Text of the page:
A Detailed History of Native Americans across the United States

By Faktorovich, Anna | Pennsylvania Literary Journal, Summer 2016 | Go to article overview

A Detailed History of Native Americans across the United States


Faktorovich, Anna, Pennsylvania Literary Journal


A detailed History of native Americans across the united states Yvonne Wakim Dennis, Arlene Hirschfelder, and Shannon Rothenberg Flynn. Native American Almanac: More Than 50,000 Years of the Cultures and Histories of Indigenous Peoples. Canton (MI): Visible Ink Press, 2016. ISBN: 978-1-57859-507-5. $24.95. Native American Studies. 644pp.

The Introduction clarifies a word that does not stand out in the title, but is an unusual one in this context. This word is "almanac." I was just reading about Benjamin Franklin's almanacs and he did not include too much information about the stars and the moon too, mostly writing proverbs of advice for those who are struggling with poverty. The writers of this book are using the word "almanac" to mean "settlement" of Native American "communities" (ix). I took this book because it promises to be a great overview about Native Americans in case I ever write a new story that touches on their experiences. I previously included Native characters in my poetry and in The Battle for Democracy novel. Every time I drive through a reservation on my many migrations cross-country, I want to do a more in depth research trip. But other than stopping at a horse farm, at some sites, at the Native shops along the road and some museums, I feel as if I haven't done as much closeup research to-date. But since their culture keeps inspiring me to bring Native characters into my stories, the least I can do is read books like this that browse over subjects that I would be particularly embarrassed if I got wrong because I only did online research. So, I'm excited that this book has joined my collection for free.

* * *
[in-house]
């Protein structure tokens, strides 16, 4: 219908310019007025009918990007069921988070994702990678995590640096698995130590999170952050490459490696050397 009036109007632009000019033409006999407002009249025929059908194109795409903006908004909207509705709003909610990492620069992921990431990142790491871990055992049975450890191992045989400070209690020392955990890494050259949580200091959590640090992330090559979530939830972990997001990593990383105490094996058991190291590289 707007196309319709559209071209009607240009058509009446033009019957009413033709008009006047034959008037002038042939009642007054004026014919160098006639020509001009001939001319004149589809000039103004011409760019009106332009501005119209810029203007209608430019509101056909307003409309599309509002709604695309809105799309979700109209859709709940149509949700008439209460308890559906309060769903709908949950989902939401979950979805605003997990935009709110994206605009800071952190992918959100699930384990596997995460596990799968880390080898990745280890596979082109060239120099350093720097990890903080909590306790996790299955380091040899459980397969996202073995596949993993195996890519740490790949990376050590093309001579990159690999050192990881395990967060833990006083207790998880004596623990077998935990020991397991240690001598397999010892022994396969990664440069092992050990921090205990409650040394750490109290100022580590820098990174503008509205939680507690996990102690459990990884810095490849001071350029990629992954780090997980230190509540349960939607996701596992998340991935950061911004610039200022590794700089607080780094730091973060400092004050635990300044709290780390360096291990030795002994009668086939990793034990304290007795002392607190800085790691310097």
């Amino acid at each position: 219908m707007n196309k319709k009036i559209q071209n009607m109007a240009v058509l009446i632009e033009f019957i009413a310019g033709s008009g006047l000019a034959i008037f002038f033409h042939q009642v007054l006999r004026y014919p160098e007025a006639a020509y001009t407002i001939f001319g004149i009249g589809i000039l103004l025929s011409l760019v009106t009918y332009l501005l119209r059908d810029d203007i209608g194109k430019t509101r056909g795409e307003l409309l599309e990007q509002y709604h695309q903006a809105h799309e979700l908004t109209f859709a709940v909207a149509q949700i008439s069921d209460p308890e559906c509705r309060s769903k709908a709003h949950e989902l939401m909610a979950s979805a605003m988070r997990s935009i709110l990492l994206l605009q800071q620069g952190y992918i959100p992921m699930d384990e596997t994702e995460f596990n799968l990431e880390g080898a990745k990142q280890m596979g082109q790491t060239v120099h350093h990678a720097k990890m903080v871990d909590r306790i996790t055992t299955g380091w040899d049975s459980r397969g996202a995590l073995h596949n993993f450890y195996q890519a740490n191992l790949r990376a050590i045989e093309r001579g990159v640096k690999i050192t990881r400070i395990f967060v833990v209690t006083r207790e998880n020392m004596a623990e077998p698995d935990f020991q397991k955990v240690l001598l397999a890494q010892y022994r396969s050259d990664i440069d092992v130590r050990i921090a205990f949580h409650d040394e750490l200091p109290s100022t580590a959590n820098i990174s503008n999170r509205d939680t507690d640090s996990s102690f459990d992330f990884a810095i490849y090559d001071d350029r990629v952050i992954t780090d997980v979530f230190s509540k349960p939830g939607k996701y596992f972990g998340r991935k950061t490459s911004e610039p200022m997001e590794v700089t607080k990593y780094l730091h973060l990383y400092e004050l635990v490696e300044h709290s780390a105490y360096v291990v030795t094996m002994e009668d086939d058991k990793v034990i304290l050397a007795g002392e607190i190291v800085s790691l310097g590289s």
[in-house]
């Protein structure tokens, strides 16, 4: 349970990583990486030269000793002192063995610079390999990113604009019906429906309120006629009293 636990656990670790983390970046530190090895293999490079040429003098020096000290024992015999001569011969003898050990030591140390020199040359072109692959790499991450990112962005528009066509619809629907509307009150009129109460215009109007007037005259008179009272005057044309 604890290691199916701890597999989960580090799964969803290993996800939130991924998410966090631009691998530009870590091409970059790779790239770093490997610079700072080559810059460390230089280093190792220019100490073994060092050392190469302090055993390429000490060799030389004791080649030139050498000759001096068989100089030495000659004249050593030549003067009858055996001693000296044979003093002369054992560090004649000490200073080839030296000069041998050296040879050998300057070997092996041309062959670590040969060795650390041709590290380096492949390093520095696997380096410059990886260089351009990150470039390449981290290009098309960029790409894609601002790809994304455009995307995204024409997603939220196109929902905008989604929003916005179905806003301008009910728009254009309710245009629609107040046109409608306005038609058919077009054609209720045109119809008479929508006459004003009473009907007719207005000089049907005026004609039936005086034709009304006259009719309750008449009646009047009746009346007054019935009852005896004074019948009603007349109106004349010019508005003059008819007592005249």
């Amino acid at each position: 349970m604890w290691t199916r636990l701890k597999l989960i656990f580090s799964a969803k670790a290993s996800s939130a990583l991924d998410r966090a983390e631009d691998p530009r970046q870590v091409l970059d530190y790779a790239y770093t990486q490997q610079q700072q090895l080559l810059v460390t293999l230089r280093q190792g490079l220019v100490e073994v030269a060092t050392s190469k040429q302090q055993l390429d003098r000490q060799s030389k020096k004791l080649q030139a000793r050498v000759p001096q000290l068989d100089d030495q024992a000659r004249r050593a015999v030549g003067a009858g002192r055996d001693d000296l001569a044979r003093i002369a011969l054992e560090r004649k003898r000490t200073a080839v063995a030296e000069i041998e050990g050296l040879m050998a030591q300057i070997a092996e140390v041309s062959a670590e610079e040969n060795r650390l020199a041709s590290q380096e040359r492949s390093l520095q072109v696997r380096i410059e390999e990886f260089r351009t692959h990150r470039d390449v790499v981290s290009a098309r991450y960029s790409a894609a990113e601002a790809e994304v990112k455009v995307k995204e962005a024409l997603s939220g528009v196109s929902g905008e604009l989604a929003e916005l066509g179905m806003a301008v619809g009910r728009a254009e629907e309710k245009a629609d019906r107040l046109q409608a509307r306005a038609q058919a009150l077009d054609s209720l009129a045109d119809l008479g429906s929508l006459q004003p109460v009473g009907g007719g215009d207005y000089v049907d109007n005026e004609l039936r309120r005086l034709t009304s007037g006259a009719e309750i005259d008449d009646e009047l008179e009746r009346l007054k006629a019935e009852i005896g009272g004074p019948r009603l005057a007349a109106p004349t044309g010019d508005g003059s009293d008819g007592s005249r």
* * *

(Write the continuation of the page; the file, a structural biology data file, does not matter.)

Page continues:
This book is particularly appealing because unlike introductory books that focus on individual tribes or even parts of tribes, or talk about Native Americans' mythology and other nebulous and ungrounded topics, this one is firmly rooted in facts of proven historic record. In addition, it is broad and covers tribes, settlements and traditions of not only Native people in the Northeast, Southwest, Midwest and the like, but also in Alaska and Hawaii. Hawaii is a relatively new state, so its people are frequently treated in separate books, just as Australian aboriginals aren't treated in the same book with American Natives. The authors explain in the Introduction that upon their publisher's request, they also included some brief information about Native people in other parts of North America: Canada, Mexico, the Caribbean and Greenland. Those sections are pretty detailed, with information about notable people, major tribes or "communities," population statistics, modern issues, and historical event datelines. This wide encyclopedic coverage makes it ideal for fiction writers and those who research Native Americans and want to have a reference guide if a question pops up.

There are many photographs, paintings, graphs, historical documents and other archival images in the book, which makes for an enjoyable read. I think it would also be palatable for a Native American history college class. …

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